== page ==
TRENTON, N.J. (AP) – Gov. Chris Christie signed a bill Monday barring licensed therapists from trying to turn gay teenagers straight, making New Jersey the second state to ban so-called conversion therapy, along with California.
The bill passed both houses of the New Jersey Legislature with bipartisan support in June. Assemblyman Tim Eustace, who sponsored the bill and is openly gay, described the therapy as “an insidious form of child abuse.”
In a note accompanying the bill, Christie said he believes people are born gay and that homosexuality is not a sin. That view is inconsistent with his Catholic faith, which teaches that homosexual acts are sins.
The Republican governor also said the health risks of trying to change a child’s sexual orientation, as identified by the American Psychological Association, outweigh concerns over the government setting limits on parental choice.
“Government should tread carefully into this area,” he said in the note, “and I do so here reluctantly.”
“However, I also believe that on the issues of medical treatment for children we must look to experts in the field to determine the relative risks and rewards,” Christie said, citing a litany of potential ill effects of trying to change sexual orientation, including depression and suicide. “I believe that exposing children to these health risks without clear evidence of benefits that outweigh these serious risks is not appropriate.”
Gay rights activists applauded the ban but pushed for more.
“It is our truest hope that the governor will realize, as the majority of the legislature and a super-majority of the pubic have realized, that the best way to ensure lesbian, gay, bisexual, transgender youth are protected from the abuse of being ostracized is to provide them with equality,” Troy Stevenson, executive director of the state’s largest gay rights group, Garden State Equality, said in a statement.
Christie previously vetoed gay marriage legislation. He has said he supports the state’s civil union law, which was enacted to give gay couples the benefits of marriage but not the title. Gay couples have since sued, claiming that the law provides unequal treatment to same-sex couples. Their lawyers say the U.S. Supreme Court ruling granting federal benefits to gay married couples strengthens their case in state court, while Christie administration lawyers say the federal government should recognize the state’s civil union law as the equivalent to marriage. A trial court decision is expected next month.
Gay rights groups say the practice of conversion therapy is damaging to young people because it tells them that it’s not acceptable to be whoever they are.
Some social conservatives framed the debate as a parental rights issue, saying a ban on the counseling would limit the ability of parents to do what they think is best for their children.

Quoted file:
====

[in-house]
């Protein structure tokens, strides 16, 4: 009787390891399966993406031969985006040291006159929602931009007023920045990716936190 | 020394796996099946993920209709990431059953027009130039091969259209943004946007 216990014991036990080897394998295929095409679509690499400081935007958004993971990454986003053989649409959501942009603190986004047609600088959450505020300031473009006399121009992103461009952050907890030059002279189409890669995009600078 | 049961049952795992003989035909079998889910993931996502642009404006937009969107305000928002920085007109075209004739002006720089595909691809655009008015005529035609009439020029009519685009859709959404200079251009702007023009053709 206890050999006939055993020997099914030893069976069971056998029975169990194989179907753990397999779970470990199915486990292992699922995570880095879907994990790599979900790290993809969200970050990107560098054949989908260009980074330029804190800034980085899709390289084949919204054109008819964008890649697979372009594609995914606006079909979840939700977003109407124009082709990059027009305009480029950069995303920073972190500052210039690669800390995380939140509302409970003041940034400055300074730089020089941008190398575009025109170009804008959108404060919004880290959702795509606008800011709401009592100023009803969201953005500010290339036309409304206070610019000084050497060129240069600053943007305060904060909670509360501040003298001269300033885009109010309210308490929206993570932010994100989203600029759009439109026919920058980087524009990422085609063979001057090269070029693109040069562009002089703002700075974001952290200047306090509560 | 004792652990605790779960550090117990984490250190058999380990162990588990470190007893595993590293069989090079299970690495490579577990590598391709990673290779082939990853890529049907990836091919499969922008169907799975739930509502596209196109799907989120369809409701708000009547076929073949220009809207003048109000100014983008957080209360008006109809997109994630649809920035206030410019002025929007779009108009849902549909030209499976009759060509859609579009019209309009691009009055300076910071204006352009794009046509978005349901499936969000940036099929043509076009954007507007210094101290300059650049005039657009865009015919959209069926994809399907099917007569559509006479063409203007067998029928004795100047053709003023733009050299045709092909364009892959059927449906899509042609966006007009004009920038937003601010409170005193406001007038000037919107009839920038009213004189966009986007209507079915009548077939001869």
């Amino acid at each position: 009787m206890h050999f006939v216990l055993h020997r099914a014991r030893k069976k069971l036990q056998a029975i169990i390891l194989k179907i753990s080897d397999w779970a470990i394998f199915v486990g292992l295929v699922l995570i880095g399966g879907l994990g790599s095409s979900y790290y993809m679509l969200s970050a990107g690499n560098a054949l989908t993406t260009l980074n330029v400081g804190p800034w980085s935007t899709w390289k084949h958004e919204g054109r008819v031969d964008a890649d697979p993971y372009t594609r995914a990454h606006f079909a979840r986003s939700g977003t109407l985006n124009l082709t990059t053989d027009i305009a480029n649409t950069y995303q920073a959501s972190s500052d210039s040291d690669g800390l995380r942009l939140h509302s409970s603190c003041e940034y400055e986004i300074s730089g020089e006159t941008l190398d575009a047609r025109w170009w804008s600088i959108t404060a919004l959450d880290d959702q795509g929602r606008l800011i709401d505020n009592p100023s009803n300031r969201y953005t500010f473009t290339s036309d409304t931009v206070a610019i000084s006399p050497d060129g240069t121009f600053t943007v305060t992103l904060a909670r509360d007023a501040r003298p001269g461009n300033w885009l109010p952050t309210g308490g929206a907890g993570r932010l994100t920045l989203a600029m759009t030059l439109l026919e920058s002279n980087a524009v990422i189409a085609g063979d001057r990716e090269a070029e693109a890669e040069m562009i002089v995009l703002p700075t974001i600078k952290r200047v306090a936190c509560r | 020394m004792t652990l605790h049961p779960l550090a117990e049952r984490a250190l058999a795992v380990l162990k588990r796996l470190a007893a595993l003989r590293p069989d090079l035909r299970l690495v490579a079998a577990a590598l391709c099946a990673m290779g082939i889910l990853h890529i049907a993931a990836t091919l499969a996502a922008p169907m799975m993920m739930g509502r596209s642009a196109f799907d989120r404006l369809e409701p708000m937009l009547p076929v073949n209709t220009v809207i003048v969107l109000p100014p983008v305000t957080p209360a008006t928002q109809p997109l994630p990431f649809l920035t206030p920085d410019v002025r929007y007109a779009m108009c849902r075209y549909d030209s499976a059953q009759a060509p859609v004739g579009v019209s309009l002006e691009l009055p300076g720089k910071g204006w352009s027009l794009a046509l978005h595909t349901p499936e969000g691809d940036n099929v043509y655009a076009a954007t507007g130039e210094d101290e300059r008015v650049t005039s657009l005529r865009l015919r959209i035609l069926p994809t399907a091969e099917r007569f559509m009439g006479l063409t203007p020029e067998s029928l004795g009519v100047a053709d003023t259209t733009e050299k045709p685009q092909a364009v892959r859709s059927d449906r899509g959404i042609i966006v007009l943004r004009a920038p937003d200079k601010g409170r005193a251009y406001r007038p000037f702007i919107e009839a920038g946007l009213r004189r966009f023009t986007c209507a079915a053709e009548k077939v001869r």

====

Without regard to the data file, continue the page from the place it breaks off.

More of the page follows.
The idea of conversion therapy is an old one that has increasingly drawn criticism for its methods. Last year, four gay men sued a Jersey City group for fraud, saying its program included making them strip naked and attack effigies of their mothers with baseball bats.
Lawmakers heard horror stories from some during hearings on the ban, including Brielle Goldani of Toms River, who testified she underwent electric shocks and was given drugs to induce vomiting after being sent to an Ohio camp at age 14 to become straight.
But, they also heard from Tara King, a Brick-based counselor, who said she should be allowed to “fix” what patients, even under-aged clients, want fixed.
(Copyright 2013 The Associated Press. All rights reserved. This material may not be published, broadcast, rewritten or redistributed.)
- Celebrating Fourth of July is much cooler in these AZ towns
- Top ten road trip bathrooms in America
- Six things causing a pain in your neck
- 5 things to make your summer move easier
- Three elements of a strong timeshare exit guarantee
- Stretches and exercises for carpal tunnel syndrome
- The best Major League ballparks have their own personality
- Comparing the best regular seasons: The '96 Bulls and '16 Warriors
- 3 Arizona road trips and the vehicles to get you there
- Colon cancer is preventable. Check these signs and symptoms to stay healthy.
- 6 of the biggest skin cancer myths
- Affordable small home makeover ideas
- Locals helping locals: 6 success stories you need to know about
- Sunscreen facts that could save your life
- 6 energy saving hacks for your home
- 5 tips for choosing a company to end your timeshare
- Overlooked water tips to save you money
- 5 of the most adored gentlemen in professional sports today
- The real danger of sitting at your desk
- Most surprising NBA playoff performances of the last 40 years
- 11 classic baseball movies you must see again
- Finally getting rid of fat: 3 methods that actually work
- 4 reasons cancer survivors should focus on food
- 5 spring cleaning spots everyone forgets
- 5 reasons to look forward to watching the D-backs this season
- Common virus attributed to spike in head and neck cancers
- 5 signs it’s time to end your timeshare ownership
- 3 most overlooked ways to keep your home healthy
- 6 ways the air in your home could be making you sick
- CrossFit dangers: 5 common injuries and how to deal with them